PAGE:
1) He will remain pneumonia free
2) His acid reflux will resolve on it's own and he wont have to have a Nissen wrap (another surgery)
3) Continue to get physically stronger
4) Become vocal again, he has become very quiet lately
5) Become strong enough to drink liquid and someday come off of his feeding tube!
1) Nathan can roll over from his stomach to his back on his own.
2) He can eat purees. He loves to eat!
3) He has made it through the sick season so far without many respiratory issues.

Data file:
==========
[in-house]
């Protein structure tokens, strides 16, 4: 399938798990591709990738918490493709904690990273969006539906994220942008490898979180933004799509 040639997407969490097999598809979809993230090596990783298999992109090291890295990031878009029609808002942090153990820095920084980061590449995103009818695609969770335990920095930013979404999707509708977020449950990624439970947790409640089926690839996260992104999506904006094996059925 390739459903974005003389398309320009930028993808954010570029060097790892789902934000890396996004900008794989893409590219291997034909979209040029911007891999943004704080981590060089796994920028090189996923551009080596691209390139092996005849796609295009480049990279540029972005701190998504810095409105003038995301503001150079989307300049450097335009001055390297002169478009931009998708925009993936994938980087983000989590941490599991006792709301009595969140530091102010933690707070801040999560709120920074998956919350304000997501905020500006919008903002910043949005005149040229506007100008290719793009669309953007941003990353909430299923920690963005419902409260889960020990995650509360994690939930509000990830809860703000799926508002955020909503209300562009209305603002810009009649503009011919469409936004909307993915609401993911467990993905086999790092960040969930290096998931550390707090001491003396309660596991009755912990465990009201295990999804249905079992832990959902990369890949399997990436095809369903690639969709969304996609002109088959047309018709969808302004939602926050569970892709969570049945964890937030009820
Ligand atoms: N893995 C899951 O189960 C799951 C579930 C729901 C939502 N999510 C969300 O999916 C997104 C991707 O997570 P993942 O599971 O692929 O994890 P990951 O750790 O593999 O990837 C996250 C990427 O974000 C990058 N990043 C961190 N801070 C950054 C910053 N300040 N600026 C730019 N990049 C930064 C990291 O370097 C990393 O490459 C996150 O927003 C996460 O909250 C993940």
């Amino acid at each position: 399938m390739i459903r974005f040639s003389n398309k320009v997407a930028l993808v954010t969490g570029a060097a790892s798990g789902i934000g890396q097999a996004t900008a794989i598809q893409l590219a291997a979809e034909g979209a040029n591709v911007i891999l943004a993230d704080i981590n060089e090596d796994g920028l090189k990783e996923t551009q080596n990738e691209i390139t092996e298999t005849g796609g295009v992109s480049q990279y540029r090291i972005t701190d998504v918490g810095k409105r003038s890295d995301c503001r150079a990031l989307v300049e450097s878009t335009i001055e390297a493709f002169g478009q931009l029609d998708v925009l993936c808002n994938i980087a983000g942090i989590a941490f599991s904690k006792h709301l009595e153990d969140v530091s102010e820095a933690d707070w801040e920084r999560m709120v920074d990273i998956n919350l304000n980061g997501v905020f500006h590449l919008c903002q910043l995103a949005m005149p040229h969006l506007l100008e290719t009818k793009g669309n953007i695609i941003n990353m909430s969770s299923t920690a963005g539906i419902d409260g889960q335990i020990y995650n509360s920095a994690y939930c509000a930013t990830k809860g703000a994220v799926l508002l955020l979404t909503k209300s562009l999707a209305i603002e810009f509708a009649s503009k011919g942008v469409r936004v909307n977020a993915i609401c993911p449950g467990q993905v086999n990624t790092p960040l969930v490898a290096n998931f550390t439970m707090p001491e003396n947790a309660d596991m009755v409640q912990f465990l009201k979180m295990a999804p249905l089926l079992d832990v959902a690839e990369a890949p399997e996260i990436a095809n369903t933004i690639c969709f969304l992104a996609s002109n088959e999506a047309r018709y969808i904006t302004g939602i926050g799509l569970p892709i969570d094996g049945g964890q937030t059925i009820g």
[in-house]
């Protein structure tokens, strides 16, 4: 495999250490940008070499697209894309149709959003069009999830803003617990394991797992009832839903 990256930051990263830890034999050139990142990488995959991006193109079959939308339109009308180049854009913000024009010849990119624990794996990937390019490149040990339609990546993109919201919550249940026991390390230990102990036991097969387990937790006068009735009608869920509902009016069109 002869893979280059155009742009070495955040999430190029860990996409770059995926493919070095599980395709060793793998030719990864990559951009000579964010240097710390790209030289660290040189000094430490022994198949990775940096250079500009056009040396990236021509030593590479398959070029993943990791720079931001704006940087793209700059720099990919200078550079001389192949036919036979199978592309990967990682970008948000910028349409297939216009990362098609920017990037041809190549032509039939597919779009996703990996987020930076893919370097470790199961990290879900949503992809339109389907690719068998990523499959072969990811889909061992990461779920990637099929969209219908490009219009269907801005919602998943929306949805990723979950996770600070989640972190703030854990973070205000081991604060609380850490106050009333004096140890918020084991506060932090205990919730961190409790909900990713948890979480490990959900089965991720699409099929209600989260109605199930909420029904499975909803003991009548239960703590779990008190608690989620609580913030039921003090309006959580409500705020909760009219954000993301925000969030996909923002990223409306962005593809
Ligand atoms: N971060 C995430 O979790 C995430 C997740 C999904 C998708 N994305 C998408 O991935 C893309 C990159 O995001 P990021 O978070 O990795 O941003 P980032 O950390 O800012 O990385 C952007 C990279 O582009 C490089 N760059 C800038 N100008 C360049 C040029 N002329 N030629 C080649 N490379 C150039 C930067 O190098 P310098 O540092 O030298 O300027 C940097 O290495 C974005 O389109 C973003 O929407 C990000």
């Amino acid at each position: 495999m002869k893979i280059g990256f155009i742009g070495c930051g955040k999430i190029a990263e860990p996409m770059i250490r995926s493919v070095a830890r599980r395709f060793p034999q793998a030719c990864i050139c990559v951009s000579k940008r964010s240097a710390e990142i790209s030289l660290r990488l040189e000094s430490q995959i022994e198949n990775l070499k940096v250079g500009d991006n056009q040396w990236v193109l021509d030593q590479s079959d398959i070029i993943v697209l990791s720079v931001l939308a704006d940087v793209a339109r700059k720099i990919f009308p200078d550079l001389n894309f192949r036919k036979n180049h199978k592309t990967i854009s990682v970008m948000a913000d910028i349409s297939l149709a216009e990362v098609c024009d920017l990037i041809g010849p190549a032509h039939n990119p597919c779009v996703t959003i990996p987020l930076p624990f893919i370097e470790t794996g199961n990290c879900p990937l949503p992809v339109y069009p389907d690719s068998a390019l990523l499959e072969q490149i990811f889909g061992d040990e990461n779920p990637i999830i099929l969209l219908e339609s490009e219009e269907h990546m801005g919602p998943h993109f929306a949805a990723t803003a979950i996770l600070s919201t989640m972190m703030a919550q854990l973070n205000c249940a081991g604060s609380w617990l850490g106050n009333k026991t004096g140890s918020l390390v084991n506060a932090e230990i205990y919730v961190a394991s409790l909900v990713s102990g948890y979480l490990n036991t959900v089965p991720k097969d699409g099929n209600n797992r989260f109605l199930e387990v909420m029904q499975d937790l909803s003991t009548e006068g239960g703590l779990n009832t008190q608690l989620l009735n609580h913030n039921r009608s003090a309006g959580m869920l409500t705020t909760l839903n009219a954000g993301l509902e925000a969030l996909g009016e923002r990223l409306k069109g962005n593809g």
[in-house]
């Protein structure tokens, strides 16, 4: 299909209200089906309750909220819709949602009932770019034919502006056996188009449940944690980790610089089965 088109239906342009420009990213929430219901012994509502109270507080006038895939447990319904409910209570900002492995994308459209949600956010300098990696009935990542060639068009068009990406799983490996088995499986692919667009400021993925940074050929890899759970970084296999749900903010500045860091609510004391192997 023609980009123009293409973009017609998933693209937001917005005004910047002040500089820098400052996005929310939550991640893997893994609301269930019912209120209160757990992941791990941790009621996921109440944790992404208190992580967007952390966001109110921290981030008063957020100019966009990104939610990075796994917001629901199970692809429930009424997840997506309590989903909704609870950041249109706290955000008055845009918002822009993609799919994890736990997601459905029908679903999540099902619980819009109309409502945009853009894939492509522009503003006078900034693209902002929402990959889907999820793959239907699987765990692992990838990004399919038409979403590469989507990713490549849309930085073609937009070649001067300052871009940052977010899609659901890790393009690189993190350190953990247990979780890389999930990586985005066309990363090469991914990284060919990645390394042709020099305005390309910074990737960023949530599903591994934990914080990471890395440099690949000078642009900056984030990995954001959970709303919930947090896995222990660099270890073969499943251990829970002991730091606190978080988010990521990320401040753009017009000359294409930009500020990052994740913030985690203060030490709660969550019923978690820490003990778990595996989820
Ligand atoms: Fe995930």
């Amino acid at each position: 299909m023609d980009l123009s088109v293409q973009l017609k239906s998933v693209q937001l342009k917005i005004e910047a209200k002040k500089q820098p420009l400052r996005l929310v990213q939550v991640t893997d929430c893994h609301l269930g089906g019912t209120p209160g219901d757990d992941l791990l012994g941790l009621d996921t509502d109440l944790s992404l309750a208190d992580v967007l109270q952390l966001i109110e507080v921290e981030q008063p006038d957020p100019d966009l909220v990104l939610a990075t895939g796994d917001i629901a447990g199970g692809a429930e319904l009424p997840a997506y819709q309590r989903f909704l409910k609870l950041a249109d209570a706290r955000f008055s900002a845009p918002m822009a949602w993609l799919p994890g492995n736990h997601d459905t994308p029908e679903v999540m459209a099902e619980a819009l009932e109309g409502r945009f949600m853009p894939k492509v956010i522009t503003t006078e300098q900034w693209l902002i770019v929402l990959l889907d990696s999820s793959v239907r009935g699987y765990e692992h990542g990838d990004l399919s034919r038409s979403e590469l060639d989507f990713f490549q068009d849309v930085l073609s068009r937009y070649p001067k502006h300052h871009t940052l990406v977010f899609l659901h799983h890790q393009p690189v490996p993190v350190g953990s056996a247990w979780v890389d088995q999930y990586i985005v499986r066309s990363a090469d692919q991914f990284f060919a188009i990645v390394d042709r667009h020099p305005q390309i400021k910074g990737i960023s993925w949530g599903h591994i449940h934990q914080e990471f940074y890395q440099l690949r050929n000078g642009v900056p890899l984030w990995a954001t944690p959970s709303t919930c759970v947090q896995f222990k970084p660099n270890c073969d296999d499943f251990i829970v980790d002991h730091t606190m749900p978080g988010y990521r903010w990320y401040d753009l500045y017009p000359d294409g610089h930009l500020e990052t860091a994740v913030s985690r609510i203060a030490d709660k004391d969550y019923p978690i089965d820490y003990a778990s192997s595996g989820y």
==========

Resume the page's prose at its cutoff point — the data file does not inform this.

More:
Nathan was born April 21st, 2008 via c-section at Silverton Hospital in Silverton, Oregon. We were expecting a healthy boy, but we would soon learn differently. Immediately we noticed the immense amount of thick, black, hair on his head, back, and shoulders in addition to a pointy nose, a crooked right thumb (which we thought was broken) and the fact that he couldn’t cry. After a short time, Nathan went into respiratory distress and was immediately put under an oxygen tent. For the next thirty-six hours we couldn’t get Nathan to feed and he needed continuous oxygen. At the recommendation of my Obstetrician, we requested him to be transported to Oregon Health and Sciences University. As the specialized transport team (PANDA) from the hospital came to stabilize him for transportation, it was clear to us that there was something very wrong with Nathan, but we remained optimistic. Shortly after his arrival at OHSU, Nathan was visited by a doctor of genetics and given the diagnosis of Rubenstein-Taybi Syndrome. Of course, we questioned it right away because I had so many ultrasounds and blood draws during my pregnancy and nothing was ever detected. The geneticist told us that Nathan had all of the characteristics of Rubinstein-Taybi Syndrome; broad flat thumbs, pointy nose, excessive black hair, high-arched pallet, undescended testees, respiratory problems and more. Although it was difficult to come to terms with (and still is, at times), we accepted his Diagnosis and began investigating treatment. After only a few days in the Neonatal Intensive Care Unit, the nurses taught Nathan how to suck and swallow, and he began to successfully feed by mouth. After a short bout with jaundice we were discharged and instructed to follow up with a list of specialists. Despite all that Nathan has had to deal with, he is a strong, happy little boy. He loves his two and a half year old sister to pieces. If we ever get worried that Nathan can't make noise, we bring his sister into the room and he just laughs and laughs for her.